Commentary: The French Revolution, Part 2

This is a continuation of Part 1, where I discuss the French Revolution, the philosophers who provided the framework for it, and try to explore where we are today in our march for Democracy. Today, I will discuss the philosophy of Thomas Hobbes (1588 – 1679) and his book Leviathan.

Up to the time of Hobbes, I would say that Western Civilization had the game of life pretty well worked out. If a problem came up not detailed in the Bible, the solution was to refer to Natural Law. There were tons of books written on the subject and it was supported by ancient philosophers that had never heard of Jesus. I will give you some examples.

Aristotle said that the goal of life is happiness. The goal is not money, nor property, nor glory. Life should be a balance of all those things and thereby achieve happiness. Since man is part of the animal Kingdom, man needs to sleep, rest, be social, have children, but also use his brain. Since man is the only animal that can think, he finds the most happiness in doing what is natural to him: contemplation.

Socrates said that the only one that can hurt you is your own self. If you do good to others, this builds your character and you actually receive more good. If you are unjust to others, then you actually do more damage to yourself. It was all about having a sound and balanced mind. If you accumulate a billion dollars, what good is it if you lose your mind in the process?

I know more about Latin American and Texas history than I do about any other history. In my opinion, this type of natural law thinking was used in the conquest of the Americas. For instance, it was believed that the central job of a soldier was to restore justice. Thus, when the Spanish arrived in Mexico City with Cortez and they witnessed human sacrifice, natural law would say that these soldiers were duty bound to restore justice. If more force was used than necessary, then these soldiers would face the Spanish Inquisition. Furthermore, at the time, natural law stated that since the Aztecs resisted the restoration of justice, then their city can be SACKED. Contrarily, had they submitted to justice, then Mexico City would have been spared.

Then comes along Thomas Hobbs and that whole group of Enlightenment thinkers, and the entire world is turned upside down. It was like a dam had broken, unleashing a torrent of twisted philosophies. At the heart of this new type of Enlightenment thinking, as far as I can see, is redefining ancient terms and concepts that were previously well established – like I mentioned in Part 1, “clean slate”.

“Self Interest”, for these new thinkers, did not mean working to establish a sound mind and body any more. The term is redefined as striving for money. The new self interest manifests itself in all the things that are used to get money, like political power, weapons of mass destruction, sabotage, and subterfuge.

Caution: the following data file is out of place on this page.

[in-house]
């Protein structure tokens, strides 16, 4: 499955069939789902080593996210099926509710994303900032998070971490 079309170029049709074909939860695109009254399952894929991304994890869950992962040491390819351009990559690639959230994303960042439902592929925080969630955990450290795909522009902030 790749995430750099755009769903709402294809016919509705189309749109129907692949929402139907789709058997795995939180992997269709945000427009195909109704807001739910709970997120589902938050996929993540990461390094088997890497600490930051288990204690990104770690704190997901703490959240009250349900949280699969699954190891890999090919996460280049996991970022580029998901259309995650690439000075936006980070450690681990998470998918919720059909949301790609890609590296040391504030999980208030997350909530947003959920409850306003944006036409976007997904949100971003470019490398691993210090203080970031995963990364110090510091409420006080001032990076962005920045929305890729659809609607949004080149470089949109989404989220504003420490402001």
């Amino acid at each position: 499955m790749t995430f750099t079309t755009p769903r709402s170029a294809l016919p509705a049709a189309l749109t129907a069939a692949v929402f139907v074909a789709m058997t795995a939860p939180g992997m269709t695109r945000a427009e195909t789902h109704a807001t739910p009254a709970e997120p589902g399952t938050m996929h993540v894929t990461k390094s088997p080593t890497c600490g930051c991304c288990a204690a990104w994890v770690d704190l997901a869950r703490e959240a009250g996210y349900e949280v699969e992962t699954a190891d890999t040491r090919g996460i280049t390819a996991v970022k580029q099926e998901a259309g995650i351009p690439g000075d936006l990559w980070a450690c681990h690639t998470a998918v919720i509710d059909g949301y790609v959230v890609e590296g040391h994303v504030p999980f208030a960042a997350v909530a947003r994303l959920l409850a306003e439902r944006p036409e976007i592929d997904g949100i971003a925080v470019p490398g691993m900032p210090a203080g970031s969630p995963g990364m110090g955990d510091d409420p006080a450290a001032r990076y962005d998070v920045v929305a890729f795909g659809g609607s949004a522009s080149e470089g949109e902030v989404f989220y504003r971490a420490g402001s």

Thomas Hobbes says that the natural state of man is warfare. The world is nothing but lying, cheating, bullying, advantage, exploitation, and violence. Thus, society is held together by an invisible “social contract”. In other words, the savagery of mankind is tempered when force meets force. By entering into the social contract, it is in man’s self interest to play along in the game of force, to conduct trade, follow the rules of the road; otherwise, man is met with police, courts of law, and jail. It is no longer about living life so as to keep mind and body in good functioning. Nope, submitting to the courts is simply man’s way of playing his alternatives to his highest material advantage, according to Hobbes.

Please read below and see how Hobbes describes it in his own words:

Covenants entered into by fear, in the condition of mere nature, are obligatory. For example, if I covenant to pay a ransom, or service for my life, to an enemy, I am bound by it. For it is a contract, wherein one receiveth the benefit of life; the other is to receive money, or service for it, and consequently, where no other law (as in the condition of mere nature) forbiddeth the performance, the covenant is valid. Therefore prisoners of war, if trusted with the payment of their ransom, are obliged to pay it: and if a weaker prince make a disadvantageous peace with a stronger, for fear, he is bound to keep it; unless (as hath been said be-fore) there ariseth some new and just cause of fear to renew the war. And even in Commonwealths, if I be forced to redeem myself from a thief by promising him money, I am bound to pay it, till the civil law discharge me. For whatsoever I may lawfully do without obligation, the same I may lawfully covenant to do through fear: and what I lawfully covenant, I cannot lawfully break.

I will be honest with you guys. Most of my life has been on the journey of “what is it all about?”. I read books for guidance that made sense to me. Then, I found related material; and kept those books that made sense. Checking the references in these books helps in the endeavor. I was forced to read these Age of Enlightenment guys because I taught economics for awhile. Modern economics and political science are pretty much based on the Age of Enlightenment. If it were not for my job, I would have never given these “philosophers” 2 seconds of thought.

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